The first seventeen years of the People’s Republic of China (1949-1966) was a critical period for the newly-born modern Chinese nation to gain recognition in the international world. The same period also witnessed a unique translation activity, i.e. source culture-generated translation of a large number of classical and modern/contemporary Chinese literature into English and other foreign languages mainly undertaken by teams of Chinese and foreign translators in the Foreign Languages Press (FLP) in Beijing, a state-sponsored institute, in an attempt to reshape the image of China, hence rendering legitimacy to the newly-born nation. In light of contemporary views on the relationship between translation and nation-building and ideology, the present research sees the outward translation of Chinese literature in the first seventeen years of the PRC as a means of imagining and building the modern Chinese nation, and explores how English translations of Chinese literature played their role in the projection of the image of China and the building of the modern Chinese nation.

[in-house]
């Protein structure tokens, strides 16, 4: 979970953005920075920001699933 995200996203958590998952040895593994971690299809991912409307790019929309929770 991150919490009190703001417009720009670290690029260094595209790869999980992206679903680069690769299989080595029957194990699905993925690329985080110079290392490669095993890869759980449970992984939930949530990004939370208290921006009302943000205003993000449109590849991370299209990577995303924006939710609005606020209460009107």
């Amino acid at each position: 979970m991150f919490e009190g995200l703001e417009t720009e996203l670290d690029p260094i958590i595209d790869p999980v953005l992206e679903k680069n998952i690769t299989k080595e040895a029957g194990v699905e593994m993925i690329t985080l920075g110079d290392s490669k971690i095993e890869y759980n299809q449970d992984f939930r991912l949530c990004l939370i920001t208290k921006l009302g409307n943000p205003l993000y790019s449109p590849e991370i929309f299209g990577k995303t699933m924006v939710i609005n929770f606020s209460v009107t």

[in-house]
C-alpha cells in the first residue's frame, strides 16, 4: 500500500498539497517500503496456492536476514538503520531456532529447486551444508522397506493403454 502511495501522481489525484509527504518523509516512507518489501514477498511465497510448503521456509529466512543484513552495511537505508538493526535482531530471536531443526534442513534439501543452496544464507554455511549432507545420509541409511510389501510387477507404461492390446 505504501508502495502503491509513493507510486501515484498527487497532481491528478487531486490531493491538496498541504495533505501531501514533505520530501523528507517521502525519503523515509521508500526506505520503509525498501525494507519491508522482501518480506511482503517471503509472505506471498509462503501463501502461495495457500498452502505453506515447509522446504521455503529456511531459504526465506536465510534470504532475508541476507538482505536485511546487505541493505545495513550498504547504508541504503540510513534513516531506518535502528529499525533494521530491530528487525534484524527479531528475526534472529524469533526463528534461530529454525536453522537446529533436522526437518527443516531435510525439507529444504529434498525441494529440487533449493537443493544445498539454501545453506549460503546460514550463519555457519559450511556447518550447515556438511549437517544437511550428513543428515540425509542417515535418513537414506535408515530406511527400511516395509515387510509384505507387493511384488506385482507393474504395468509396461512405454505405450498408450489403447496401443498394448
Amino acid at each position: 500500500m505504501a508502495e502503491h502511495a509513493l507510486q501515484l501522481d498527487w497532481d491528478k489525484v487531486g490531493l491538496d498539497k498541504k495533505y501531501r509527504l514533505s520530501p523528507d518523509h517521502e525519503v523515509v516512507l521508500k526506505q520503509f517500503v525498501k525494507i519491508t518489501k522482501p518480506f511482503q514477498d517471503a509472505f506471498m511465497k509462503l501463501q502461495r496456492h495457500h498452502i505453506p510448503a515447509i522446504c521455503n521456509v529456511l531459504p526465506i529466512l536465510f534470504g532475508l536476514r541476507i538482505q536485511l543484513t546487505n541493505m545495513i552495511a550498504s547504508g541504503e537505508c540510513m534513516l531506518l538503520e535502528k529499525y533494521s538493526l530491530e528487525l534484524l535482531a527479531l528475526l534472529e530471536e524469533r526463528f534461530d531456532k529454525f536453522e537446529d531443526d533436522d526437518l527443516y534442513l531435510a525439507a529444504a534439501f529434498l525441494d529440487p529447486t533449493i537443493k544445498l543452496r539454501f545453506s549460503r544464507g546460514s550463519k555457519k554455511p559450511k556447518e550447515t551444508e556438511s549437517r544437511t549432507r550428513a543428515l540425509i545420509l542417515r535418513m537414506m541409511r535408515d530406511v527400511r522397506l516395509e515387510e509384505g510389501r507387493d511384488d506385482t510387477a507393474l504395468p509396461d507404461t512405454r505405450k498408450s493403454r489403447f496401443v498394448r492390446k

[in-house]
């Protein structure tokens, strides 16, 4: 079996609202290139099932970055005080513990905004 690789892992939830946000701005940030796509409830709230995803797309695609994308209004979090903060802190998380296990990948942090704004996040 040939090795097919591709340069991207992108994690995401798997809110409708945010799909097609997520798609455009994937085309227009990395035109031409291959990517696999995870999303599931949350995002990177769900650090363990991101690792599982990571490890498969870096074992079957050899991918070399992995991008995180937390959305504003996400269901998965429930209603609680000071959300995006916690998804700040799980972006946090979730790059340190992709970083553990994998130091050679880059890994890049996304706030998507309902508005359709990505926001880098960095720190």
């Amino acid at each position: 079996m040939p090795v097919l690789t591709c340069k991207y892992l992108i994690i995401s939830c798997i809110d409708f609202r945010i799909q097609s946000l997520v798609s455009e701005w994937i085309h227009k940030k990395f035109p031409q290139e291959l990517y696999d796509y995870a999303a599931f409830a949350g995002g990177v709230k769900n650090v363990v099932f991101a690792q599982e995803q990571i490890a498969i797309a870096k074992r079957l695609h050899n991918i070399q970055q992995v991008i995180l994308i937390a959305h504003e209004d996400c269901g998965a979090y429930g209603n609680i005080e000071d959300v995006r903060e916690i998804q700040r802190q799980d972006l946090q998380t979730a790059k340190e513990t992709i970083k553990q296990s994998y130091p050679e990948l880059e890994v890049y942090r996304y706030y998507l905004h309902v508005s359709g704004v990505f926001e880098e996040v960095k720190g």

About the Speaker:
NI Xiuhua, PhD candidate in Translation Programme, HKBU. Research interest includes translation history and translation theory.